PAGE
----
Wednesday, July 21, 2004
I posted a review of Paul Graham's Hackers and Painters: Big Ideas from the Computer Age on the Finding Lisp book review page. Enjoy!
Summary: This is a great book. Even if you have already the essays on Graham's web site, you'll enjoy this book.
I'm told marketers use endless repetition. Keep murmurs of your product in the background noise, so it doesn't seem foreign, just as certain kinds of faces seem beautiful by constant media repetition. I think Graham's motivation for publishing is for his ideas to gain the cachet of a pretty O'Reilly hardcover.
So if you like his ideas about nerds and spam, you might think, "Huh, this guy uses some nutty language," but it's another repetition. Microsoft does this a lot with the word "innovation."
The real masters of this seem to be those Smalltalkers behind eXtrEmE Programming. Follow the formula of putting out many books (outlined IIRC in Decline and Fall of the American Programmer), hitch onto the X brand to sound young and hip, and pretend you can really do bottom-up with Java if you add JUnit and refactoring.
As for schooling... do you have these Montessori-type schools around? I have a hard time imagining I'd ever have someone pop out a child, but it's interesting to think about. I'd probably try figuring out some happy balance between homeschooling and having her share struggles with peers. I suspect it's highly dependent on the tendencies of the child herself.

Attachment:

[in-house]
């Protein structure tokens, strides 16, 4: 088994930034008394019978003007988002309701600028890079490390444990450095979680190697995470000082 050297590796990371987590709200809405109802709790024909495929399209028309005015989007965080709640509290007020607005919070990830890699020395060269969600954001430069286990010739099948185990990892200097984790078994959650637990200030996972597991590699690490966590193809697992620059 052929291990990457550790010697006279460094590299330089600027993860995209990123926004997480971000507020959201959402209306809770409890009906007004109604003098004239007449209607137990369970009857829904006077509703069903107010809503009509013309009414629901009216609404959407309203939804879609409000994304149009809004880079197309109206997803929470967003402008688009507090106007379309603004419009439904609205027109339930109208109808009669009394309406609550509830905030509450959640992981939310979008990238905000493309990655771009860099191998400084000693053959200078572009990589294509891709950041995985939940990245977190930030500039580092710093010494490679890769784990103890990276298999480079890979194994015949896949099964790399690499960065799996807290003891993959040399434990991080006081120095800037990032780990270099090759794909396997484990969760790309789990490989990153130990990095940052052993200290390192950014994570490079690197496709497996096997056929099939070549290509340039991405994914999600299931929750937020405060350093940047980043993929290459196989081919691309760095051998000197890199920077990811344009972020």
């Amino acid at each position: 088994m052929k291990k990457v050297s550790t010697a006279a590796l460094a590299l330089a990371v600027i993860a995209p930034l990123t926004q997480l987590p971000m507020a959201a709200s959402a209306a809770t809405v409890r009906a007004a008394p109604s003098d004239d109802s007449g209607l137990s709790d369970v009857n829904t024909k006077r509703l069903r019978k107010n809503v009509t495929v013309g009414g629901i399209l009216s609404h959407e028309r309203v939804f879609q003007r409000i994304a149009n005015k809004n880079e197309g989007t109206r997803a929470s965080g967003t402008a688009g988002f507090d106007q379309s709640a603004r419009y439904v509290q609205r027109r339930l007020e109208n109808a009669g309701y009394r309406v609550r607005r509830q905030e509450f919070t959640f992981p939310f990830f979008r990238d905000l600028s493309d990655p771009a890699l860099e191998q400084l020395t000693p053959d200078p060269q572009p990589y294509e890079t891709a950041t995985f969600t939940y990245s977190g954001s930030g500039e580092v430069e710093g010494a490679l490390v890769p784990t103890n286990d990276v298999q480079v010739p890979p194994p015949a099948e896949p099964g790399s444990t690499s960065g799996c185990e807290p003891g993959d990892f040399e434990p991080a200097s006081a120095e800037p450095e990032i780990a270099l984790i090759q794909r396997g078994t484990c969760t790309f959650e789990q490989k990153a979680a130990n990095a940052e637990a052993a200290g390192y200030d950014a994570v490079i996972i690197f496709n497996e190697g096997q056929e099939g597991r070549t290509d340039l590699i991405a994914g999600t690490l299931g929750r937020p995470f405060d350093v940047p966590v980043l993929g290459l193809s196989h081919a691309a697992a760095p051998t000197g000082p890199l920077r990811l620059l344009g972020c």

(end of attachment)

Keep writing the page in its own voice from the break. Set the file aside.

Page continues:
I really wish there weren't such an artificial social line between the various ages... I don't know how I'd swing a happy balance of exposing a child to people of different ages. Maybe I should rent a few children for practice.
-- Tayssir John Gabbour
Incidentally, if that "pop out a child" part offended you... I've been acting weird ever since I had this two-day Python coding session. I don't think I'm particularly coherent. It's like being a human macroexpander. So no insult intended.
Gotta build some tools... --Tayssir
On the homeschool comment...I've read the book, and I too read his comments on homeschooling. I have a seven year old daughter and after a terrible experience with the public school Kindergarten, we decided to try homeschooling her for first grade (this was last year). Let me tell you from experience that this was one of the most difficult things my wife and I have ever attempted. There are a lot of people that do it, and I'm all for it, but in the end, it did not work out for us. If you want to discuss my experiences with homeschooling offline, drop me an email.
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